SOME open-faced helmets are terrible ill-fitting bowls that try to wrestle their way off your head in winds over 10mph.
This Shoei JO is I think the best one I’ve tried, head-shaped enough to make a snug fit but not so tight you have to peel it off with pliers.
It’s got an integral visor which can be swapped in seconds for a tinted one (as shown in the pic of me wearing it on the recent Triumph Bobber launch).
There are little plastic stops that the visor rests on when fully down, and they’re adjustable, so the effective height of the visor can be altered to suit your face. If you’ve got a big hooter like mine, that’s useful.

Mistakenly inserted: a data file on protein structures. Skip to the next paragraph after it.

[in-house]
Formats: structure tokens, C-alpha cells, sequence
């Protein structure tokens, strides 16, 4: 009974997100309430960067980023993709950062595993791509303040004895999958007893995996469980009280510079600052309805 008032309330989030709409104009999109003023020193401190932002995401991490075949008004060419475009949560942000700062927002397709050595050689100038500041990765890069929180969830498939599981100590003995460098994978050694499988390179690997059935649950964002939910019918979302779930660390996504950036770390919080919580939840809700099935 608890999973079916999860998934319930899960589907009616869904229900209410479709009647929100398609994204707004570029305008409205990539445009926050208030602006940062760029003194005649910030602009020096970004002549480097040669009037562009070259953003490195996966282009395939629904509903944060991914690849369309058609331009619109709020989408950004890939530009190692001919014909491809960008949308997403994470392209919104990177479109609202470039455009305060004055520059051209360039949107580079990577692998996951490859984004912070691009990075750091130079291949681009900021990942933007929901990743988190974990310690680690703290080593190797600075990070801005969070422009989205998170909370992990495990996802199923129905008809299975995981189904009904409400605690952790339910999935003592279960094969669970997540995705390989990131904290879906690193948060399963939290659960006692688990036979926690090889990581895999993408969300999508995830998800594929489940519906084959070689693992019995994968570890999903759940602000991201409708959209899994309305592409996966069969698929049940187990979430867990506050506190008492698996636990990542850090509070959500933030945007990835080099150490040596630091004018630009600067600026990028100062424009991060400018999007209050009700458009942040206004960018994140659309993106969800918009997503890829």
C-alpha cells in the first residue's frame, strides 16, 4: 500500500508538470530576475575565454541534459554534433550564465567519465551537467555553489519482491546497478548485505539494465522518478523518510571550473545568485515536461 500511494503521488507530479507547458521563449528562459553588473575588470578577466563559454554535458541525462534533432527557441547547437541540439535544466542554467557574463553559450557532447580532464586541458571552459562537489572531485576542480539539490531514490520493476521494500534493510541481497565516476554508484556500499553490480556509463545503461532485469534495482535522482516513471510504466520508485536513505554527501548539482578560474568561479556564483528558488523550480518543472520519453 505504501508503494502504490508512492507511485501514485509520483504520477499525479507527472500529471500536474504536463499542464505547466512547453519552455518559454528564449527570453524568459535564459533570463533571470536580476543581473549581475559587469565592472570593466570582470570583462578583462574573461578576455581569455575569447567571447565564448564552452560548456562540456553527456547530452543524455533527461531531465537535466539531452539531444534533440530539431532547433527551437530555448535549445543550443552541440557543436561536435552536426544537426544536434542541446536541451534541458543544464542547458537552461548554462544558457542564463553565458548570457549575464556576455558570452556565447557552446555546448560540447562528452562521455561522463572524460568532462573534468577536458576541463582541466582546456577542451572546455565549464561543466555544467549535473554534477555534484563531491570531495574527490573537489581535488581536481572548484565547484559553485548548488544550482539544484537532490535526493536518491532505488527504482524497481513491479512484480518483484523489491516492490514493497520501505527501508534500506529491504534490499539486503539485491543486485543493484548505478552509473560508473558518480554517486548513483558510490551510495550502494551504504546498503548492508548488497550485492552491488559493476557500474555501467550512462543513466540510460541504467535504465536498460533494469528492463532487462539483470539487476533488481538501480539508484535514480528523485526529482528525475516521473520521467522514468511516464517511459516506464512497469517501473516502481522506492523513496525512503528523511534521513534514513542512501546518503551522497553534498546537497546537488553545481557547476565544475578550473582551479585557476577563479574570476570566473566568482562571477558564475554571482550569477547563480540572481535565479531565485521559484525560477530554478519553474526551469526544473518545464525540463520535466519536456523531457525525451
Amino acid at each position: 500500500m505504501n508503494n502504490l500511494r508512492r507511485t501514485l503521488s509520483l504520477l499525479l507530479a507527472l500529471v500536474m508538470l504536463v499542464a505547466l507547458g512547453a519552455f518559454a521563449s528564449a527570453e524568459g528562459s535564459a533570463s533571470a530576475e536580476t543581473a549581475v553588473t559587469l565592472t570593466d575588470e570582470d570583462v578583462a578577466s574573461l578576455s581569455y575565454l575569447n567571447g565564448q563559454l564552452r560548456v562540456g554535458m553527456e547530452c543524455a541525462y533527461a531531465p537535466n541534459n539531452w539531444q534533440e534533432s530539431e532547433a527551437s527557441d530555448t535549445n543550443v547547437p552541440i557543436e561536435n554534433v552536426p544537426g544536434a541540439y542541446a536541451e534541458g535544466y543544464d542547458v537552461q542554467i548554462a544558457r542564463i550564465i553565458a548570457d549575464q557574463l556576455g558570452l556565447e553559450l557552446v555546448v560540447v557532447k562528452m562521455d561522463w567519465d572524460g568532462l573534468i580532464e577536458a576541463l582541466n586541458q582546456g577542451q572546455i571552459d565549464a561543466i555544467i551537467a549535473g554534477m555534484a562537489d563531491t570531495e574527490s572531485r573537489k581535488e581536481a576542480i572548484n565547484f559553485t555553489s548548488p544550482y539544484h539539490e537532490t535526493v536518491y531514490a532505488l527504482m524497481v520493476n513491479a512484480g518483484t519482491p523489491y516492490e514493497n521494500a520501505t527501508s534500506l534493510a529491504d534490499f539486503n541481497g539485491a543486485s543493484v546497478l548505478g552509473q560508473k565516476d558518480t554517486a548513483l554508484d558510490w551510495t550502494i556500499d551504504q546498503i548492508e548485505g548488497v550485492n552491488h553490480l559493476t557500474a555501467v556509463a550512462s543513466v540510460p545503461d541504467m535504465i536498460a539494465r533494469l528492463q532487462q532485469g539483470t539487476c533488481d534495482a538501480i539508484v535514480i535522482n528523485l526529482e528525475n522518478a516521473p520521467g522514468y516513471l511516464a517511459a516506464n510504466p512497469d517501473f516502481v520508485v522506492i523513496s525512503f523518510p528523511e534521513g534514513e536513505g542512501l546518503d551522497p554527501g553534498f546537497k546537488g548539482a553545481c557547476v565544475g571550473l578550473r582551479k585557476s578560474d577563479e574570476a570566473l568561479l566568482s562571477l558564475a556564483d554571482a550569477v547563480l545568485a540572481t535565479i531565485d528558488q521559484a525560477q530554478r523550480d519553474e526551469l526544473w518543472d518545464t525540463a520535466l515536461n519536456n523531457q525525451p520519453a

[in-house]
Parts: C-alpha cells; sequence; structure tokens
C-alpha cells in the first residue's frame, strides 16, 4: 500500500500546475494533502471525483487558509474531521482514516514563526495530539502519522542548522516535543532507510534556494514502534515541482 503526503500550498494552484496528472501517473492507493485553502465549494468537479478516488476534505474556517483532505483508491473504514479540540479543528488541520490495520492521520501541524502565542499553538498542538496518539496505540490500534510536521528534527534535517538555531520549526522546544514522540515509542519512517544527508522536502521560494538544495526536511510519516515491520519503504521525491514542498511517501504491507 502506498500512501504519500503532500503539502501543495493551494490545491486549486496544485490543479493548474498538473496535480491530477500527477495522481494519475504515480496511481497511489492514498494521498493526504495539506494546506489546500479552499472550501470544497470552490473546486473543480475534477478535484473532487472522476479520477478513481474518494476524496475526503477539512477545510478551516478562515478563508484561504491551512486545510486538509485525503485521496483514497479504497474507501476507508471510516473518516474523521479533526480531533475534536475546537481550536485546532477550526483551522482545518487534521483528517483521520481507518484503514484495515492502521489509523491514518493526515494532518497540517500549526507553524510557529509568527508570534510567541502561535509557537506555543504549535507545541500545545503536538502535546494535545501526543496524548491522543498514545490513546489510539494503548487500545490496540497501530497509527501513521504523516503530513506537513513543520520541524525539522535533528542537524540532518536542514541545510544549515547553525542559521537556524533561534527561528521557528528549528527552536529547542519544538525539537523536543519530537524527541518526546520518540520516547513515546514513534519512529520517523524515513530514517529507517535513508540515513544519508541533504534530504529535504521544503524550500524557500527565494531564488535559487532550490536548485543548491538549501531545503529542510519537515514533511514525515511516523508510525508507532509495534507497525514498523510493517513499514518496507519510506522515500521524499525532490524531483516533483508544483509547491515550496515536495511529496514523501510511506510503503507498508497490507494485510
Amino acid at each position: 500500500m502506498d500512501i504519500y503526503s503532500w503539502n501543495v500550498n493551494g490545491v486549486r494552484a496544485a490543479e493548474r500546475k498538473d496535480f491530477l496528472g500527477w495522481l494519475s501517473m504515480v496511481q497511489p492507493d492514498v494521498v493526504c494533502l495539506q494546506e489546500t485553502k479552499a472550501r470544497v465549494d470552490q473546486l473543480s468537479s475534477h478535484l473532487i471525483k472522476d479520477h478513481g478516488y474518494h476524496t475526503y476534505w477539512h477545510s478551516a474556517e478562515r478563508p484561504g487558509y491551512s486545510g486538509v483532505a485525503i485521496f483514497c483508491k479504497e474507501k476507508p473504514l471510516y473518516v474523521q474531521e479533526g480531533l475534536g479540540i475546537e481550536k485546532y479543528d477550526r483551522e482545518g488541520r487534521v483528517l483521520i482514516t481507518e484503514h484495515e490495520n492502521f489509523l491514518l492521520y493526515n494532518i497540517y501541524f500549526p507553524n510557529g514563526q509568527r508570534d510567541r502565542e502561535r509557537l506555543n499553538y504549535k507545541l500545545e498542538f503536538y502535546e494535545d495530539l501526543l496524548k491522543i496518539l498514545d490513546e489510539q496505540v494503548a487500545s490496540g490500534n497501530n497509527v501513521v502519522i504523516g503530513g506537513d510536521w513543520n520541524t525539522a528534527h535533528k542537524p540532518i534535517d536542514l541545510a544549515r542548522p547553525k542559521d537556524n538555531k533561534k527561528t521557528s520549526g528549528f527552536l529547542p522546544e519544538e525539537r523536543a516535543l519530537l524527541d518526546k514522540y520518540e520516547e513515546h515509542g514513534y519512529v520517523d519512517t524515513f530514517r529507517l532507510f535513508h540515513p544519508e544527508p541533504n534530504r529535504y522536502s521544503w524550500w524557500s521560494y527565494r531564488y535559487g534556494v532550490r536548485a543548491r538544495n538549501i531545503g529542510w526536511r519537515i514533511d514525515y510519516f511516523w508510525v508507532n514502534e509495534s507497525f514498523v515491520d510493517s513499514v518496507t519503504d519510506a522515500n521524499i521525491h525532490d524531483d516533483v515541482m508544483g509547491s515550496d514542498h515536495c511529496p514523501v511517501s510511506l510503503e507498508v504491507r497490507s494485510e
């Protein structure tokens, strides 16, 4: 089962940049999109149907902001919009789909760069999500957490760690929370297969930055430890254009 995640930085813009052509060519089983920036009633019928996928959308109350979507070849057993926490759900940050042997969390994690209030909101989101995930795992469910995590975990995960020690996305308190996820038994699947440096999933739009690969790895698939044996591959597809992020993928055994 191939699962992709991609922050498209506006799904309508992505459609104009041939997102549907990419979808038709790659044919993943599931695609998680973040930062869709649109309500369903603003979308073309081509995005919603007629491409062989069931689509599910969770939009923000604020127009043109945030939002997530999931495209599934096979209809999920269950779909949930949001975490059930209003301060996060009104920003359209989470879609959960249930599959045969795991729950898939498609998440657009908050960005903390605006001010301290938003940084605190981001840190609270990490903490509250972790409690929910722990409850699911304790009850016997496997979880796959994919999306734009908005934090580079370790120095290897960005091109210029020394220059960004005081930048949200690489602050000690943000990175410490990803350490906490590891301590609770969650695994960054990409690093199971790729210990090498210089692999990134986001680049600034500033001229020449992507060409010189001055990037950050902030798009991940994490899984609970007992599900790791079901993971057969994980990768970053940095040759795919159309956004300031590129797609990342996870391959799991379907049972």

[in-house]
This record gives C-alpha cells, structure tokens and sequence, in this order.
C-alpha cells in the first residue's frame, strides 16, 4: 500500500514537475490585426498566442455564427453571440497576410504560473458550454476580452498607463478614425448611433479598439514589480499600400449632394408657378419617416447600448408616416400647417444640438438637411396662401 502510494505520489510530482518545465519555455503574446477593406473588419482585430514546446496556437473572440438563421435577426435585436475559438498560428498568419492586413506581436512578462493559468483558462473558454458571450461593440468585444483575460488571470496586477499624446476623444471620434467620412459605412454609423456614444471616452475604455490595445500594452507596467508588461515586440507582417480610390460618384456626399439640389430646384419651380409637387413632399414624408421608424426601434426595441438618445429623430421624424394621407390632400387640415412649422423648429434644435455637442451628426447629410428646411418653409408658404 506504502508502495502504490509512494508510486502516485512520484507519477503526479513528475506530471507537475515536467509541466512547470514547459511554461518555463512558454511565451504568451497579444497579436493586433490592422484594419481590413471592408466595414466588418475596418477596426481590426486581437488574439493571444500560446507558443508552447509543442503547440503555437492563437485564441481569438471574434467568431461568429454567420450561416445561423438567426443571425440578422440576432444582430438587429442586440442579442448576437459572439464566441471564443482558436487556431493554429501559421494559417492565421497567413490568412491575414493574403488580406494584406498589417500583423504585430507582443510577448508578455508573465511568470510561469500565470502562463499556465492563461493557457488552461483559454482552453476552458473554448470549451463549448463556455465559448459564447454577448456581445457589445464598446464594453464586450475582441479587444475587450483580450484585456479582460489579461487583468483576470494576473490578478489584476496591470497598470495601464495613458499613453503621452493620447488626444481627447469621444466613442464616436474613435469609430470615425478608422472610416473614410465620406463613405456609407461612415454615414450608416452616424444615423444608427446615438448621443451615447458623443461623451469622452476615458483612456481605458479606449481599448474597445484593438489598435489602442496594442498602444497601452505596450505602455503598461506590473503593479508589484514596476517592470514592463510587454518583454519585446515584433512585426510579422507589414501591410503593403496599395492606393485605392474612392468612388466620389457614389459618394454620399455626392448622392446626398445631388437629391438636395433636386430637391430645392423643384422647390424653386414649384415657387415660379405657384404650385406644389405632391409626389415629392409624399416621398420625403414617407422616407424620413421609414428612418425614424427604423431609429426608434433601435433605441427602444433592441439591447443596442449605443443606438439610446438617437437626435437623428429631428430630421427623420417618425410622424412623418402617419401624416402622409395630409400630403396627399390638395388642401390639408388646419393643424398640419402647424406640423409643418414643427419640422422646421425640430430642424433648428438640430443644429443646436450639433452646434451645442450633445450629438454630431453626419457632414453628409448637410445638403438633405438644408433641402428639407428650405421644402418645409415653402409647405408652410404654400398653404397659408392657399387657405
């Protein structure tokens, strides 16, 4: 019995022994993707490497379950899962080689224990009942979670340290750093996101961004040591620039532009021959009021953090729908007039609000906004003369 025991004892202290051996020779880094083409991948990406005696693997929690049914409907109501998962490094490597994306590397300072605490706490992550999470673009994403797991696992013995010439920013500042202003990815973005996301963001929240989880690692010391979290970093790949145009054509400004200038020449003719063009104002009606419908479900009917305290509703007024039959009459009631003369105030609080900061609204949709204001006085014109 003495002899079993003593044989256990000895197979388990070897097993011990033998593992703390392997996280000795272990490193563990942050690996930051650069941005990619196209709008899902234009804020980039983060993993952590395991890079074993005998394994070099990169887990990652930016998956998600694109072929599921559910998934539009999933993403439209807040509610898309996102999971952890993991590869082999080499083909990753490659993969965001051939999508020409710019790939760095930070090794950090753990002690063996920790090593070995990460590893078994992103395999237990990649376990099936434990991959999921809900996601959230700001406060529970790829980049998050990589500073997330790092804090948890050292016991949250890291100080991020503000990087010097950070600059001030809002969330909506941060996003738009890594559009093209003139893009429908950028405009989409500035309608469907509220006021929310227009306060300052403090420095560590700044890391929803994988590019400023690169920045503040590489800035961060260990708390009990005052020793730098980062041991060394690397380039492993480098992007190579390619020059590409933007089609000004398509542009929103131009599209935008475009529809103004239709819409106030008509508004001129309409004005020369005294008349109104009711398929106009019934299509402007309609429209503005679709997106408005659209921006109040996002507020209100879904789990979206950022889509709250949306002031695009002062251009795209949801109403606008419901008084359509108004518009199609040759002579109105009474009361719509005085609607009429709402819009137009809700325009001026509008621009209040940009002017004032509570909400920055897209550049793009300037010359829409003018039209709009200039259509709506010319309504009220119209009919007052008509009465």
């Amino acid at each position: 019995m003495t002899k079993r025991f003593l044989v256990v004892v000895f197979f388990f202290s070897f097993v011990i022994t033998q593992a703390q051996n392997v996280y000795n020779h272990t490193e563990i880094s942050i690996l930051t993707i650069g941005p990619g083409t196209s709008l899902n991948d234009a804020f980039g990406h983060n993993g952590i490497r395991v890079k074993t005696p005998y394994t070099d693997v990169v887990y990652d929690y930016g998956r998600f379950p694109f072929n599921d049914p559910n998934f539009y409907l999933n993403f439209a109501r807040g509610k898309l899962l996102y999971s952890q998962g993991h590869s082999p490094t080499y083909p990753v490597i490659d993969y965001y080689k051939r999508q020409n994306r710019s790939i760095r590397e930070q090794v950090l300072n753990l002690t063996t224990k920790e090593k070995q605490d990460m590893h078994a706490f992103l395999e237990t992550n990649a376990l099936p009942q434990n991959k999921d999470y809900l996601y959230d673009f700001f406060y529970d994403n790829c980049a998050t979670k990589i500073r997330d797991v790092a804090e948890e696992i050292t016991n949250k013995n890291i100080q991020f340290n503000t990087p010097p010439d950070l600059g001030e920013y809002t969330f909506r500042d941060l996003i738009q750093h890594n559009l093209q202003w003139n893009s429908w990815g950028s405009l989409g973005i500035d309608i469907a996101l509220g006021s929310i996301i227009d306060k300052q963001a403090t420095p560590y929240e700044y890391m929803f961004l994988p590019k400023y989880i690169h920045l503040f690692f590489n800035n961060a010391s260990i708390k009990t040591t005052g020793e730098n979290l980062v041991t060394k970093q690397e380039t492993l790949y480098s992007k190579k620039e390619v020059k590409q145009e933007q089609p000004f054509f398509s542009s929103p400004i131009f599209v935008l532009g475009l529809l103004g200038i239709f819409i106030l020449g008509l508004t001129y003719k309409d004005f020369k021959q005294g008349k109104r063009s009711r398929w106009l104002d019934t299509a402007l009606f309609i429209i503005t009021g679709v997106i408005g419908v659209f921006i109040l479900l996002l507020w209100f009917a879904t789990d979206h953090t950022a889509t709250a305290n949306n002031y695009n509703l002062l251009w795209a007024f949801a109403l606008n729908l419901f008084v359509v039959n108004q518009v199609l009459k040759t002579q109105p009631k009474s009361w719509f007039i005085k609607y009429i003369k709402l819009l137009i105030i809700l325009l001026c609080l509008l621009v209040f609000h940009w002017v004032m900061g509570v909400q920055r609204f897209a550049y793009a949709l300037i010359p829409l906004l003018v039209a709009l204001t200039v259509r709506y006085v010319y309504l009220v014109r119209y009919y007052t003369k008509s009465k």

It’s big enough to cover most of your face.
At speed, wind inevitably gets under it and makes your eyes stream, and there is a bit of helmet lift north of 70mph, though not as bad I’ve experienced with some other open-faced lids.
With the visor up, you’d barely know it was there and the helmet functions as visor-less one, so you can use goggles. There’s a leather loop at the back for the strap to go through – and that’s the eye-streaming issue resolved.
It’s got a nice retro look. Apparently that’s fashionable these days.
If I wasn’t so fond of my chin, I’d make it my default every-day helmet. As things stand it’s on standby for scramblers, bobbers and other hipster-mobiles, where riding in a full-face race-rep makes you look like you've nicked the bike.
I plan to wear it on the launch ride of the Yamaha SCR950 this weekend, for example.
There’s a range of colours. A single-colour variant, like my matt-back one, is a penny shy of £300, while a multi-coloured scheme costs £50 more.
Product tested: Shoei JO helmet